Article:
Apparel and Equipment

  • keikogi – jacket
  • hakama – skirt-like trousers
  • bogu – armour
  • tare – thigh protector
  • do – chest protector
  • tenugui – head towel
  • men – face mask
  • kote – gauntlets
  • shinai – bamboo practice sword
  • bokuto – wooden practice sword

A keikogi is a jacket made of cotton material. The keikogi should be loose-fitting, so that it offers no confinement about the shoulder area. Sleeves should be long enough to cover the elbows.

A hakama is a divided skirt which allows freedom of leg movement for the student. It also aids in concealing the foot movements from an opponent.

The keikogi is the first item to be put on. One then steps into the hakama, holding the front section (the part without the stiff board, koshi-ita), and wraps the two long tapes back at waist-height, bringing them back round to the front, and securing them with a bow at the back. A small white plastic plate should be tucked into this bow and the two shorter tapes are then tied at the front and the ends tucked away. The hakama should not be so long that it drags on the floor, causing one to trip.

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Bogu (armour) should be put on while in seiza position.

The tare (thigh protector) is the first piece to be put on. It is wrapped around the waist with the three odare (front flaps) facing out and the tare-obi (waist sash) in line with the top of the hakama. The waki-himo (cords) are passed around the waist and tied securely in front under the large centre flap.

The do (chest protector) is held over the chest, and the long right cord is bought over the left shoulder and knotted to the left mune-chikawa (loop). The left cord crosses to the right in a similar fashion. Slip knots should be used as these are easy to untie.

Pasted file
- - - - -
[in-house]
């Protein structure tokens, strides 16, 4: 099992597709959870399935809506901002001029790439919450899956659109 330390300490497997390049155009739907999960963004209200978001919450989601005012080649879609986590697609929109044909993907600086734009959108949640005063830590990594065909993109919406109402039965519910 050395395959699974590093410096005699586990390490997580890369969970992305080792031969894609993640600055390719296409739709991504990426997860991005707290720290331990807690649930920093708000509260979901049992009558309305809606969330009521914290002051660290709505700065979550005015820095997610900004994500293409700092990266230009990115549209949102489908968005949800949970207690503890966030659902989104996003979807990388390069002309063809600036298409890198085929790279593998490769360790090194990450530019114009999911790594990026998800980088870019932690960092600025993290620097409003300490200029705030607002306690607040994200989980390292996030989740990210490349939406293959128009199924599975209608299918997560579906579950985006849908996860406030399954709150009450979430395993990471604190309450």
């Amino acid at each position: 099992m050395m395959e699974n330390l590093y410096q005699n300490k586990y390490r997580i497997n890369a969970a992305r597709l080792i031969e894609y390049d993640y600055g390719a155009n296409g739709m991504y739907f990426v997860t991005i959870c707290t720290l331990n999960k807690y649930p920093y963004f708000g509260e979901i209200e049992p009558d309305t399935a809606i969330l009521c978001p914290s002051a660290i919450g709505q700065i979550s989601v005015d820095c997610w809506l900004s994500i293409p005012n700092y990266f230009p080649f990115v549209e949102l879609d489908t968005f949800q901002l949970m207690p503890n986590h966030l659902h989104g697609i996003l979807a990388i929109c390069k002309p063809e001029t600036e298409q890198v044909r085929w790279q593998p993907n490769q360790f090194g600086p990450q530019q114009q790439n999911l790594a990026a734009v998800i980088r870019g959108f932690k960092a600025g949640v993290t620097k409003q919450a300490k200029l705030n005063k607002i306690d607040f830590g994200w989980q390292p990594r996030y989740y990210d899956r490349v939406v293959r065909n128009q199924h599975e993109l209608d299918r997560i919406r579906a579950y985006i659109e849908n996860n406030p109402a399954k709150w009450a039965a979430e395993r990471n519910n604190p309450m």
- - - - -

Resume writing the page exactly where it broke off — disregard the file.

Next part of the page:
The tenugui is a cotton towel. It is tied around the head, with the men worn over it. It keeps perspiration and hair off the brow.

The men is a face mask, worn over the head with chin and forehead resting on their respectivc padded rests. The men is secured in position with a pair of himo.

The kote are a pair of padded gloves. The left is put on first and taken off last. To put them on or remove them, use the tsutsu (sleeve area). Tugging at the hand portion weakens it.

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The shinai consists of four lengths of take (polished bamboo) which fit together. These strips are held together with a sakigawa  (leather cover) which serves as the kensaki (point). Normally any kendoka is required to own a minimum of two shinai and a bokuto. Always remember that these are illegal weapons and as such they should not be carried around. However, provided that you have your B.K.A. card with you and you store them in a fastened sack or equivalent, you should never experience any trouble. Please remember to let the police inspect your weapons at any time if they wish to do so.

How to choose a shinai

The shinai comes in two different materials: bamboo and carbon fibre. The latter lasts longer but is more expensive and requires a certain amount of care. Therefore a bamboo shinai is recommended both for the beginner and expert. The shinai come usually in two different sizes: 38 and 39 for adults. The International Kendo Federation rules prescribe a maximum length of 120 cm (size 39) and a minimum weight of 500g for a male kendoka over 19 years old. For a female kendoka, the minimum weight is 420g (excluding the weight of tsuba).